Saudi banking: Saudi Hollandi brings RBS some cheer

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By:
Dominic O’Neill
Published on:

It is not all bad news at Royal Bank of Scotland. At least its Saudi franchise is improving, which might ultimately fetch the troubled UK bank a higher price if it decides to sell the stake it inherited from ABN Amro.

Saudi Hollandi Bank boasted strong net profit growth in the fourth quarter even as bigger local rivals reported increased provisions and falling profits. The bank made a net profit of a riyal equivalent of $82 million in the fourth quarter, against a loss of $28 million in the same quarter in 2007 because of provisions unrelated to the sub-prime crisis. Al Rajhi and Saudi British Bank, on the other hand, reported net profits in the fourth quarter of 2008 down by almost 10% and almost 7% respectively. Net profits at Arab National Bank and Banque Saudi Fransi were down by 11% in the fourth quarter.

In January, Saudi Hollandi became the first bank in the Kingdom to issue a sukuk to boost its capital adequacy ratio. In a self-led deal, the bank sold SR775 million ($207 million) of 10-year put five mudaraba sukuk through a private transaction. The deal is the first tranche of a SR1.5 billion tier 2 sukuk issuance programme. It was priced at 200 basis points over the Saudi inter-bank rate.

The issue follows the bank’s first tier 2 capital bond for a riyal equivalent of $187 million, raised in 2004. Bernd van Linder, general manager of treasury at Saudi Hollandi, says another tranche might follow later this year if market conditions permit.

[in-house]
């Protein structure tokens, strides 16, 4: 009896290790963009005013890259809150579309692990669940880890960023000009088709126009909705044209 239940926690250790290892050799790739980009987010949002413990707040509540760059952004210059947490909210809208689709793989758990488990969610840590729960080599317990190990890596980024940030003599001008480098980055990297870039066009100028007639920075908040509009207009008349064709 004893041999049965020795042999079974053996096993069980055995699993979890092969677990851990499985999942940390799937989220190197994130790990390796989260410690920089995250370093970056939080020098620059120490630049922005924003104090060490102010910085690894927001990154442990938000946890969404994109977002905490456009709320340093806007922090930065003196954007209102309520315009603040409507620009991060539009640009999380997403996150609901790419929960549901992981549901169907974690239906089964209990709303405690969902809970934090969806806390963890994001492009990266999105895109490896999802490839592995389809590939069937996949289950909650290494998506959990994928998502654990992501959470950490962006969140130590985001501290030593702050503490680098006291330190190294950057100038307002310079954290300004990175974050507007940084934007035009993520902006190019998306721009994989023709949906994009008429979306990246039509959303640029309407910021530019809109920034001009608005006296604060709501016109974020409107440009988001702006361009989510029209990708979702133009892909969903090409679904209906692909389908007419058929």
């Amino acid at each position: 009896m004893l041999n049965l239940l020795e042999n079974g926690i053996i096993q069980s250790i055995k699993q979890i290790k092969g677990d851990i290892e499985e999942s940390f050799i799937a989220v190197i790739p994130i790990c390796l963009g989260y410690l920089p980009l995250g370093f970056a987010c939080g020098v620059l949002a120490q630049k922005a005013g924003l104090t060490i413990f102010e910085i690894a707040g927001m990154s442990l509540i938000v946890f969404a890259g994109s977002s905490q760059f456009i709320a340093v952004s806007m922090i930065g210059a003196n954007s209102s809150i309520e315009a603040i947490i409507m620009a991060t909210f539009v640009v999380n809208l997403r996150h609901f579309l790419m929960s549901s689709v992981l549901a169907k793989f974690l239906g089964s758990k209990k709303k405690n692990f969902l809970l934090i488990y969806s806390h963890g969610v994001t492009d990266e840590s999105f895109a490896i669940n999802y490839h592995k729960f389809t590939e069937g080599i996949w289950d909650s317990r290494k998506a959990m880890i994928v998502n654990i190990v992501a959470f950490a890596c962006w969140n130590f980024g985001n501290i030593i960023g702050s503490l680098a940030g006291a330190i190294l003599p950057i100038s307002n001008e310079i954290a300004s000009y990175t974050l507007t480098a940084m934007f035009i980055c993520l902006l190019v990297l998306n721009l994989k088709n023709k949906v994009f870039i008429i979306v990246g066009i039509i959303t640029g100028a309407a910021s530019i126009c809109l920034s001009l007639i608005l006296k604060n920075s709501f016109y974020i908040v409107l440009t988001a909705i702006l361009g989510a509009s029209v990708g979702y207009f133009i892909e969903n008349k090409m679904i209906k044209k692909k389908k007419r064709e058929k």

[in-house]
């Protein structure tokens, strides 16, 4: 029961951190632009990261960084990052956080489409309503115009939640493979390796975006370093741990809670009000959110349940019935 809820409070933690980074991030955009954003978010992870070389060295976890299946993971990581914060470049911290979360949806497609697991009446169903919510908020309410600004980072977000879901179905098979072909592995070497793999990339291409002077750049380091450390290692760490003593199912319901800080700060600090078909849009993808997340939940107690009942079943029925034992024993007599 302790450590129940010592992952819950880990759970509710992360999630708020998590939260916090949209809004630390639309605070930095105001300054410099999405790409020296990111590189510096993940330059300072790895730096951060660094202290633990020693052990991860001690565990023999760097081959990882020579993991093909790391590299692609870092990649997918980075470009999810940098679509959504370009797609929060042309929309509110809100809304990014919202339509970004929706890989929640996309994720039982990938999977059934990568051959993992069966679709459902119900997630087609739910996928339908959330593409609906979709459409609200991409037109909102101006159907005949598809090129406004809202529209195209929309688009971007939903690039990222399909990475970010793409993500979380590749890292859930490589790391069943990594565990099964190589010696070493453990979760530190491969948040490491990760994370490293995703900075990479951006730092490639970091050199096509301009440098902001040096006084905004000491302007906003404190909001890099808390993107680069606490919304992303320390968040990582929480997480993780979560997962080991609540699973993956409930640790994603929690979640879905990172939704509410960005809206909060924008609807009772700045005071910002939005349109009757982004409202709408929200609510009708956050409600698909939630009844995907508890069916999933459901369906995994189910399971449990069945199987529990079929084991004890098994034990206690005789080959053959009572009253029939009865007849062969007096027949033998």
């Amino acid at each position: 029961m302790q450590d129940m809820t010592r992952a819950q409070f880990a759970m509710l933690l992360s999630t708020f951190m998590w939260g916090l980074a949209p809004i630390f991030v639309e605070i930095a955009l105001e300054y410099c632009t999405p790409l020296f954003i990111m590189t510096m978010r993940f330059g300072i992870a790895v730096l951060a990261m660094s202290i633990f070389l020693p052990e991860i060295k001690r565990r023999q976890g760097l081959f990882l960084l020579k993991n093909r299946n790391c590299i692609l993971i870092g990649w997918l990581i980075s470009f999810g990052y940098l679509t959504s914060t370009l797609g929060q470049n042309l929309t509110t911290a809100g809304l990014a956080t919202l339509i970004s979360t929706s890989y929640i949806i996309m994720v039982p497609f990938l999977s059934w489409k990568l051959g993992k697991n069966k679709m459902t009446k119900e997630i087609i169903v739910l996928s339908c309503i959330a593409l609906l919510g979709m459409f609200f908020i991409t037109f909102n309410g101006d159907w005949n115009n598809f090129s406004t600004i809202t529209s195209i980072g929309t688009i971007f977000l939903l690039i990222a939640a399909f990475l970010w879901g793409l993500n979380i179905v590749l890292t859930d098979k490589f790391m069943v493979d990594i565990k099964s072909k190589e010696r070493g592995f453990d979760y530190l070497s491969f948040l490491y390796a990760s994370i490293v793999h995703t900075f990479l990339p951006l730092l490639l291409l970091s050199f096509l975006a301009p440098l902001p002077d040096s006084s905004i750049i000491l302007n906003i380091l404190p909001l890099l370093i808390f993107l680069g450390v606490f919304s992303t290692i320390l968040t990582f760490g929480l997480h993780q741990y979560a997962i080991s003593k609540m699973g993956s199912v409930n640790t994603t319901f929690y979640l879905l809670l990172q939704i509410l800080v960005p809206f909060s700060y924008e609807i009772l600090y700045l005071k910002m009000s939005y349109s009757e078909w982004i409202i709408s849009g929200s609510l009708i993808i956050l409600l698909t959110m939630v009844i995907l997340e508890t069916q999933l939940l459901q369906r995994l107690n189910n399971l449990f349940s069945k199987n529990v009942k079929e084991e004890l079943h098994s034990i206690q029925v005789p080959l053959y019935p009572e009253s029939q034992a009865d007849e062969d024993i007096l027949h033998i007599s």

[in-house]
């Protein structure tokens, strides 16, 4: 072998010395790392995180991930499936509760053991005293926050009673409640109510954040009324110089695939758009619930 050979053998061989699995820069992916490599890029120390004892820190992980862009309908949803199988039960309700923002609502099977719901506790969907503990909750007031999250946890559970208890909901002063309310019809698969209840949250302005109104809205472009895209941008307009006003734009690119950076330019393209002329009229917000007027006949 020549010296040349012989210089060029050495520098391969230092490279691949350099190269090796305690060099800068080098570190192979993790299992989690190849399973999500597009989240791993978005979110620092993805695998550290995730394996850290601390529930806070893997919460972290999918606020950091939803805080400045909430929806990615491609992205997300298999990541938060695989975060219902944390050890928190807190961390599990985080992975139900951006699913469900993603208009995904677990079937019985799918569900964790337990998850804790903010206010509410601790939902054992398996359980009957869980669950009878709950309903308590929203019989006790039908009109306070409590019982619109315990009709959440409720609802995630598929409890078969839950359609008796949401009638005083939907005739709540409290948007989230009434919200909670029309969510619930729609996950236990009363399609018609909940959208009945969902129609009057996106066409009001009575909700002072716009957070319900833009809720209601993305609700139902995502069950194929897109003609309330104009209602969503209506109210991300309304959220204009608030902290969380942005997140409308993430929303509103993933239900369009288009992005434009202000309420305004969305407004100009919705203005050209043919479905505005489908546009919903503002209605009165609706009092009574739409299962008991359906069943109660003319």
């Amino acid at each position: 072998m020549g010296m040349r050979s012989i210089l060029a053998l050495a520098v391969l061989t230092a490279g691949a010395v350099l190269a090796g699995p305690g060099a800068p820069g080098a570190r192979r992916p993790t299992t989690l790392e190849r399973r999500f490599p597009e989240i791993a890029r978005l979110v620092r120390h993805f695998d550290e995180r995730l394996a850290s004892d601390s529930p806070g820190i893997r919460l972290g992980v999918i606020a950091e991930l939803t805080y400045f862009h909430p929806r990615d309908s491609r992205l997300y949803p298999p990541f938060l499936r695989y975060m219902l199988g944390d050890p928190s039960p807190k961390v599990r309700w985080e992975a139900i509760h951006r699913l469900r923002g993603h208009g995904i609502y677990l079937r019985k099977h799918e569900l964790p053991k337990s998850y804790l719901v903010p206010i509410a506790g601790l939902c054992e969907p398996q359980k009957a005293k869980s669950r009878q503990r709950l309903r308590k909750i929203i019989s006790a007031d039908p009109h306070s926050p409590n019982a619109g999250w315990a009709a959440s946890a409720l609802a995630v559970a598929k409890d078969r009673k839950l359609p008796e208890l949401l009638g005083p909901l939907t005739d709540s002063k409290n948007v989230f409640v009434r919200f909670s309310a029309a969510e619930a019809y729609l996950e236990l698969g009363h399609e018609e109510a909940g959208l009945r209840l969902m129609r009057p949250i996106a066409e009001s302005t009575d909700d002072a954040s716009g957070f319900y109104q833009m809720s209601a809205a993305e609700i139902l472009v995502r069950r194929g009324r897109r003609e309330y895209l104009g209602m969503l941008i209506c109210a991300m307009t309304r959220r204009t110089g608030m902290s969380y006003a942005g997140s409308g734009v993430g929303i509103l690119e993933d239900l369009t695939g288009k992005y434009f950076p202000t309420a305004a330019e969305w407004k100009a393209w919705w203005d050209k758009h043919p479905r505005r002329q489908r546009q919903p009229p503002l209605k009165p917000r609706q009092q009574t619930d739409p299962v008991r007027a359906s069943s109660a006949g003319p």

"The timing of the issuance of the second tranche is dependent on the growth of our assets as well as our perception of market appetite," he says. We have the option to do it if and when the conditions are right and we need more capital."

A 40% share in the ownership of Saudi Hollandi Bank was transferred to Royal Bank of Scotland and its consortium partners after the takeover of ABN Amro in 2007. Local media report that RBS pledged to sell the stake in its offer letter.

A number of banks have reportedly expressed an interest in the stake in the past, including National Bank of Kuwait, Standard Chartered, and Dubai’s Emirates NBD. Saudi Hollandi is one of the smaller banks in Saudi Arabia. However, any toehold in the market is difficult to gain and would be sought after.

The proceeds of the sukuk will be used exclusively for Saudi Hollandi’s Islamic arm, Al Yusr. "This country and region is increasingly moving toward becoming completely Islamic when it comes to raising finance. If we hadn’t raised money Islamically we would have excluded a very large section of target investors," says Van Linder.